So, I decided to take in one of the best rivalries ever, and one of the pillars of the Attitude Era, with this edition of the Pro-Wrestling Digest.
First, I found a clip, about 3-minutes long, of their very first, official match. This one is from In Your House 7 and was a dark, send the fans off with a smile, brawl that saw Master of Pain take the W. It felt like a strong starting point before things were to officially kick off.
I've included the beforementioned clip above.
I watched the ending of a casket match between Goldy and Taker afterwards, which saw Mankind being revealed inside of the casket before he would attack the deadman. Check it out HERE.
Next, we had their famous King of the Ring battle. Very good, borderline great content, folks. They had glimpses of violent brilliance sprinkled throughout a modest pace and a meaty runtime. A shit finish might have taken a touch of the steam away, as a building block I sincerely appreciated this.
Seed planted, and on the show that most see, including myself, as the first night of a new era.
A battle royal match from an old episode of Raw saw the two go immediately after each other. They'd eliminate themselves rather quickly. I stopped watching shortly after. I'm just not big on the match gimmick and this one didn't have much going for me.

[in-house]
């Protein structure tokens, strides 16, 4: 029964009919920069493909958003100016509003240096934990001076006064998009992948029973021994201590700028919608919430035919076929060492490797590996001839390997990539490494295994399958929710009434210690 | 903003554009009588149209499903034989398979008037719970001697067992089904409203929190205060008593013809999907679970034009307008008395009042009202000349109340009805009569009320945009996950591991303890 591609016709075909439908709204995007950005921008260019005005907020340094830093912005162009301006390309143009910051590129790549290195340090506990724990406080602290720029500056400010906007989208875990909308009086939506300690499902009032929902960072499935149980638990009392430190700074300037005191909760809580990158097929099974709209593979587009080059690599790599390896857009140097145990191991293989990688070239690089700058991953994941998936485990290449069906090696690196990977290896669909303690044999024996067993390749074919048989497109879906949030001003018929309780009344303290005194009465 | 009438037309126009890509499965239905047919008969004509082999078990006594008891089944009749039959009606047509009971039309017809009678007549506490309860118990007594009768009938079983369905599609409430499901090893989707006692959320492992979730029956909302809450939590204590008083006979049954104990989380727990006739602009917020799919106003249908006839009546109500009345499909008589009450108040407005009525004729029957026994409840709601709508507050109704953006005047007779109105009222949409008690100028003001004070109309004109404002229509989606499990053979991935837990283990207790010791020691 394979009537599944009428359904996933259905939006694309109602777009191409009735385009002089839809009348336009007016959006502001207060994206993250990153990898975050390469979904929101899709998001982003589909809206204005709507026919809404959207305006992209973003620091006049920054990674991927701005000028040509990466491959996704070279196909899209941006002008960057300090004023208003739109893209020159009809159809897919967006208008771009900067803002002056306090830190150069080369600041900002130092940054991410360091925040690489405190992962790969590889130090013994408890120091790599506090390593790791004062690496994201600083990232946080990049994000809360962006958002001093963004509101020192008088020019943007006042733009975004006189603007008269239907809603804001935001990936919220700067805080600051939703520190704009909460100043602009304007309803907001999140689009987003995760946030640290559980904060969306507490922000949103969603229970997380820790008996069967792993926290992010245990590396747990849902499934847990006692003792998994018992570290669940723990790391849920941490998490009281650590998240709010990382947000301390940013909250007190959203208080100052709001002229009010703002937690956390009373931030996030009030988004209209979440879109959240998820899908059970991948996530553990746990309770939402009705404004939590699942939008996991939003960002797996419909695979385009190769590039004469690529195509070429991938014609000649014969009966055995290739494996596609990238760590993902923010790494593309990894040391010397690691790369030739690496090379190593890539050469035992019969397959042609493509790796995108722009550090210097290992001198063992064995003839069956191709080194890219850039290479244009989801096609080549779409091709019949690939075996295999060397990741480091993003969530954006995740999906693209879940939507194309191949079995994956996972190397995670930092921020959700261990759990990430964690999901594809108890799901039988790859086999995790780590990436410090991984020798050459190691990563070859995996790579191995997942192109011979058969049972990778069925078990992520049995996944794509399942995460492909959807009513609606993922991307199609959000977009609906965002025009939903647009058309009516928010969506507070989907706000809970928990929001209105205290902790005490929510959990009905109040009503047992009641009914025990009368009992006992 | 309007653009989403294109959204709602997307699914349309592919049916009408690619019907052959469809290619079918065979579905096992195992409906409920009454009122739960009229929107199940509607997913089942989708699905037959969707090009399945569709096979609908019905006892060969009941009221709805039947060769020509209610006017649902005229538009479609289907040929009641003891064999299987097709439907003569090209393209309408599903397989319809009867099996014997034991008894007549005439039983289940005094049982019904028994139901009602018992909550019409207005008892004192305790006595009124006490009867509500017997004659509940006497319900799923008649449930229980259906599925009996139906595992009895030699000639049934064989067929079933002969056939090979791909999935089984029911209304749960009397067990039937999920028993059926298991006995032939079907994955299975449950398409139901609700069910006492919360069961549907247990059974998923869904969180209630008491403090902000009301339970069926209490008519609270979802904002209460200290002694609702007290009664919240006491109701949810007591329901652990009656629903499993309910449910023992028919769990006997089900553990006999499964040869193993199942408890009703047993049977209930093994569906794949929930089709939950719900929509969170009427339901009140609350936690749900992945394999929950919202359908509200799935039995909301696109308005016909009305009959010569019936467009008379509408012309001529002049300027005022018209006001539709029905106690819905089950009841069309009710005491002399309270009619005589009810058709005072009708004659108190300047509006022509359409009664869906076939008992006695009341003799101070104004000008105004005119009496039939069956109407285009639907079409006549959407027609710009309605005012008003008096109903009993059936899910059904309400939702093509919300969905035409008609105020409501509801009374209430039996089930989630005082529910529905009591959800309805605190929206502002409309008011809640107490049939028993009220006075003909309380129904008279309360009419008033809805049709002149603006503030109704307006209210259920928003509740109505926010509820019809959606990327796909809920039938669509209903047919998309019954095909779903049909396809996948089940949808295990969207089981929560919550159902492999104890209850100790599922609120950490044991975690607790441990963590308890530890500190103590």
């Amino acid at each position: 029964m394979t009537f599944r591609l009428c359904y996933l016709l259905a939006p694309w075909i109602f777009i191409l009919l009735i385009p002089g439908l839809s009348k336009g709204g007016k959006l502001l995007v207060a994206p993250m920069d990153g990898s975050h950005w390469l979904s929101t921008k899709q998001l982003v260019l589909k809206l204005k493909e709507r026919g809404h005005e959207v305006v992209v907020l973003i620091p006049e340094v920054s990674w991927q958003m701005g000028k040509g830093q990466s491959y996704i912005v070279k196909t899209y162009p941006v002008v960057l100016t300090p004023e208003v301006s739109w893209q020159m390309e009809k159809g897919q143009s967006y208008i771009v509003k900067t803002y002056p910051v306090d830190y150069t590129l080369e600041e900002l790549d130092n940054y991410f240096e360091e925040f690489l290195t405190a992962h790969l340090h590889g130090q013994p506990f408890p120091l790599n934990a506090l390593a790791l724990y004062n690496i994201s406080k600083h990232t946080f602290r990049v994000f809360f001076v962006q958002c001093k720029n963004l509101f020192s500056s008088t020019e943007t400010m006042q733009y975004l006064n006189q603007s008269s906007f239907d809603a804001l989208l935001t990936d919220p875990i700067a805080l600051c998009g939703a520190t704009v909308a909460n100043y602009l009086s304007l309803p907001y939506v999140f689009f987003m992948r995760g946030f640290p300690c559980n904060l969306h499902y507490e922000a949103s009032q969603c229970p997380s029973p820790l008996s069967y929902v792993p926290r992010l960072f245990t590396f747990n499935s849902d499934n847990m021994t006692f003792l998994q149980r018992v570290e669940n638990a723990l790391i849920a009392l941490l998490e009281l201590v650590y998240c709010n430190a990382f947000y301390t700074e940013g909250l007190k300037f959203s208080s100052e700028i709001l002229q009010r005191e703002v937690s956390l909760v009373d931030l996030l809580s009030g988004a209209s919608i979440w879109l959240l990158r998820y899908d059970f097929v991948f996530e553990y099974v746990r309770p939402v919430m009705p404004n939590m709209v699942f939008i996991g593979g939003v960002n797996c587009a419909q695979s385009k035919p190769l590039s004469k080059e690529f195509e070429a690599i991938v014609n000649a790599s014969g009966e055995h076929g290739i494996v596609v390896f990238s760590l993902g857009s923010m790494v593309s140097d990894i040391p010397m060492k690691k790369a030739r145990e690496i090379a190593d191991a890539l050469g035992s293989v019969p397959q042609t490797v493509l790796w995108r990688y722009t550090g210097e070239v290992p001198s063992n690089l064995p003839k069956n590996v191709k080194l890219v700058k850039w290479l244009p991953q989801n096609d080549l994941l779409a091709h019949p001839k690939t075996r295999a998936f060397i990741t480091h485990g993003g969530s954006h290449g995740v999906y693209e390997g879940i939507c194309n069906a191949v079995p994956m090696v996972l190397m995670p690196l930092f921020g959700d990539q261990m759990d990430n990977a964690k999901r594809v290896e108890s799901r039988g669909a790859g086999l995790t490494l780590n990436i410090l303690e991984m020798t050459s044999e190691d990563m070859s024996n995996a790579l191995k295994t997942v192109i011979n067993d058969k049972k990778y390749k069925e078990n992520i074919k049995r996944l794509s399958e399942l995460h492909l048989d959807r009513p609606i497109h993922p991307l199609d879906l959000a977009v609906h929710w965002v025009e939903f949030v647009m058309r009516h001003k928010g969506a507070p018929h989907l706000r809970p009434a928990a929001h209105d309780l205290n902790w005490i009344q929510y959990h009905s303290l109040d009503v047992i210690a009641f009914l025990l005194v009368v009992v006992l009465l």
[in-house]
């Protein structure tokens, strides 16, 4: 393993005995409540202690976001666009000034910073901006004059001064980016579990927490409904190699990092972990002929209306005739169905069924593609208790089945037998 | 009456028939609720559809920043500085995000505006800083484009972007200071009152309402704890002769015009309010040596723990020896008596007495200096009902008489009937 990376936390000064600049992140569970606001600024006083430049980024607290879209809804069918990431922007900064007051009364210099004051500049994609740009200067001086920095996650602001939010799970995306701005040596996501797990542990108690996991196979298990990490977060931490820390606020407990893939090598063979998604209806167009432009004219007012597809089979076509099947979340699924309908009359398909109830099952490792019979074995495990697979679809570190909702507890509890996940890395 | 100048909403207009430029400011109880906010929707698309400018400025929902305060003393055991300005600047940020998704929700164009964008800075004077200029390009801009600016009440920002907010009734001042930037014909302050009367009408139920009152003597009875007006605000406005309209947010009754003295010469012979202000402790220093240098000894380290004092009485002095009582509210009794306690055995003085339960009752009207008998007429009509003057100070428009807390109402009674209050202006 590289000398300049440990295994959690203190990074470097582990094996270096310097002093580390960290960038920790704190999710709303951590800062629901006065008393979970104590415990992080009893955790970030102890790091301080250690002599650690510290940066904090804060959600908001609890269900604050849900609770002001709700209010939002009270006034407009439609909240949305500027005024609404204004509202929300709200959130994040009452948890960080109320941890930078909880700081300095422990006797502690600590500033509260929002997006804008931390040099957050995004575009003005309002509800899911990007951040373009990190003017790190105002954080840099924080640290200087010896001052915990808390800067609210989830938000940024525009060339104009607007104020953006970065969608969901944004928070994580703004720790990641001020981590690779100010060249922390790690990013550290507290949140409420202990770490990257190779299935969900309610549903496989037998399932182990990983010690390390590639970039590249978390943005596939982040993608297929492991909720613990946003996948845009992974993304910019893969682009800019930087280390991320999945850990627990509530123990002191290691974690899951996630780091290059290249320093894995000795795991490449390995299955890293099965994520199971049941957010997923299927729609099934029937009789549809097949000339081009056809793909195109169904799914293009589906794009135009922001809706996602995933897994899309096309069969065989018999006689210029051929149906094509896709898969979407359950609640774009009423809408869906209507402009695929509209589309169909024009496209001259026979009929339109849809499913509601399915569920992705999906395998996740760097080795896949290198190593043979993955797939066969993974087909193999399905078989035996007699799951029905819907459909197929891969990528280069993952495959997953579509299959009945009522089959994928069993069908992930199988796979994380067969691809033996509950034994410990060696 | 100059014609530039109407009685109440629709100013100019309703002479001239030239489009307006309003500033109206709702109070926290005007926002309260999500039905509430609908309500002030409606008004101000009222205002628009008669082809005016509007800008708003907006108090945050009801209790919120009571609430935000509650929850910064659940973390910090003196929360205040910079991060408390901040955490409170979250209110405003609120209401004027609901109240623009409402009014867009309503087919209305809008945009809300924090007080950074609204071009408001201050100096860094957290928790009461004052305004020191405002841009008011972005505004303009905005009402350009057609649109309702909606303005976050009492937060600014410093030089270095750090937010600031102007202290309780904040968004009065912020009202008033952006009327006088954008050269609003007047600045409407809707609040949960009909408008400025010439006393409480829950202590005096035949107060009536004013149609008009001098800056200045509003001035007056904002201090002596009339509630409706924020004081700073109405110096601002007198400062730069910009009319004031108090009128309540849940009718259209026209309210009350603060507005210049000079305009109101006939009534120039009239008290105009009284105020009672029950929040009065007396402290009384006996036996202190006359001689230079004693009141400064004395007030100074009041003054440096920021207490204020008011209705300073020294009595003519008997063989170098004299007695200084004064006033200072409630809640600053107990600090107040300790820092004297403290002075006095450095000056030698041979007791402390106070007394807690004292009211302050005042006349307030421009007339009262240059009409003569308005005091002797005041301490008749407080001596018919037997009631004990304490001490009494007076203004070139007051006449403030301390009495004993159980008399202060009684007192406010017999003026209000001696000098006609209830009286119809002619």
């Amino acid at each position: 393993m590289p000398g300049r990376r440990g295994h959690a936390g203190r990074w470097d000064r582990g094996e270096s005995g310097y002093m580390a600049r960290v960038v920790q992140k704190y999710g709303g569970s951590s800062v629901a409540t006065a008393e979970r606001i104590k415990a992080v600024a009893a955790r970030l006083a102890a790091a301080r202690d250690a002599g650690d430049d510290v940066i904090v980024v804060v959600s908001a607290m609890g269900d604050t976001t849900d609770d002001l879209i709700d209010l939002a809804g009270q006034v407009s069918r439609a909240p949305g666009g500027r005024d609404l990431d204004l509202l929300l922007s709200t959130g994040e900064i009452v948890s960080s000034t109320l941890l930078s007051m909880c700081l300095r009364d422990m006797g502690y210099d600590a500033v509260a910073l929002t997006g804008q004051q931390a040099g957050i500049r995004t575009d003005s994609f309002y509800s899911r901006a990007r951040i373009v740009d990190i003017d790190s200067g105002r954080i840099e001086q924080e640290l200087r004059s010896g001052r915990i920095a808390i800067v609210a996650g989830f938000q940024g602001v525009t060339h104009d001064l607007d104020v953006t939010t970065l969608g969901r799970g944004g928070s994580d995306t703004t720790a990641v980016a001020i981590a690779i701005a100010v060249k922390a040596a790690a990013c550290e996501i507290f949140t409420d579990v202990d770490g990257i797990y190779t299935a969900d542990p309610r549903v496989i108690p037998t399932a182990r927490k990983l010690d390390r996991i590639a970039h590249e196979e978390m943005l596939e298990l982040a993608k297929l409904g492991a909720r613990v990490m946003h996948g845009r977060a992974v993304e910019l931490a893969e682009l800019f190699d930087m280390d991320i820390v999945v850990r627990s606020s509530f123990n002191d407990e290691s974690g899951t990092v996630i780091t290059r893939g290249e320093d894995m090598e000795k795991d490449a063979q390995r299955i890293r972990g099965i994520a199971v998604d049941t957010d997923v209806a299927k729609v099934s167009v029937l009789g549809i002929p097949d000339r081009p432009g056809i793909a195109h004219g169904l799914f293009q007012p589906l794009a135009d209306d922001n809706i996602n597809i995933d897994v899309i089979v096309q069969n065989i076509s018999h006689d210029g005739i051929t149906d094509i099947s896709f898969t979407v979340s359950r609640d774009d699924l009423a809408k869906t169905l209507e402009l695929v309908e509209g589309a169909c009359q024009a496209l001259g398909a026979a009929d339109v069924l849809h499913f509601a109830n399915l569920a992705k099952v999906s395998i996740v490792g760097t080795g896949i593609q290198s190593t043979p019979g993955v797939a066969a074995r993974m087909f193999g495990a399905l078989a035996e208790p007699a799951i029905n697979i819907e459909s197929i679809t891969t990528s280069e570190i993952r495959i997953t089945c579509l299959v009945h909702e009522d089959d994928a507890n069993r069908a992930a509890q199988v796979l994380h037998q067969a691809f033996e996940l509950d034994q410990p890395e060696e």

A side note, but I am surprised Mero and Owen never clicked and that it wasn't attempted more than it was.
The boiler room brawl encounter was an entertaining walk-and-brawl that toured the area. Good shit and entertaining TV for sure, but admittedly flawed in presentation and logic (yeah, I know). Early cinematic wrestling that they'd build on again later. Paul's turn was perhaps the biggest part of this.
I checked out the above video with JR and Conrad chatting about the brawl, which served as a nice companion piece. They gave an respectable amount of praise and shit and Ross provided decent insight into the backstage brain.
Next, a buried alive match, presented as the first unsanctioned contest in WWF. A good intensity, strong pace, and multiple awesome shots and spots made this a great one. That they pushed past the overbooked antics and a few rough spots here to the point that they ended up giving us something borderline cinematic in a positive nature deserves some form of praise.
Foley talking about the buried alive match is in this video above. If you want to get a bit of a peak behind the curtain and hear what was going through the dude's brain at the time, it's worth the watch. He covers the traveling casket matches between the two and a rambles in the best ways, as he is prone to do, too.
They were the warm-up for Al Snow!
Paul was placed in a shark cage and pulled up above the ring for a Survivor Series showing. Taker came down from the rafters. The match never really broke out into anything past being simply good, sadly. They worked well enough, but it also was clearly a dip in general considering the build of the buried alive outing.
The Executioner ran out and then was ran off.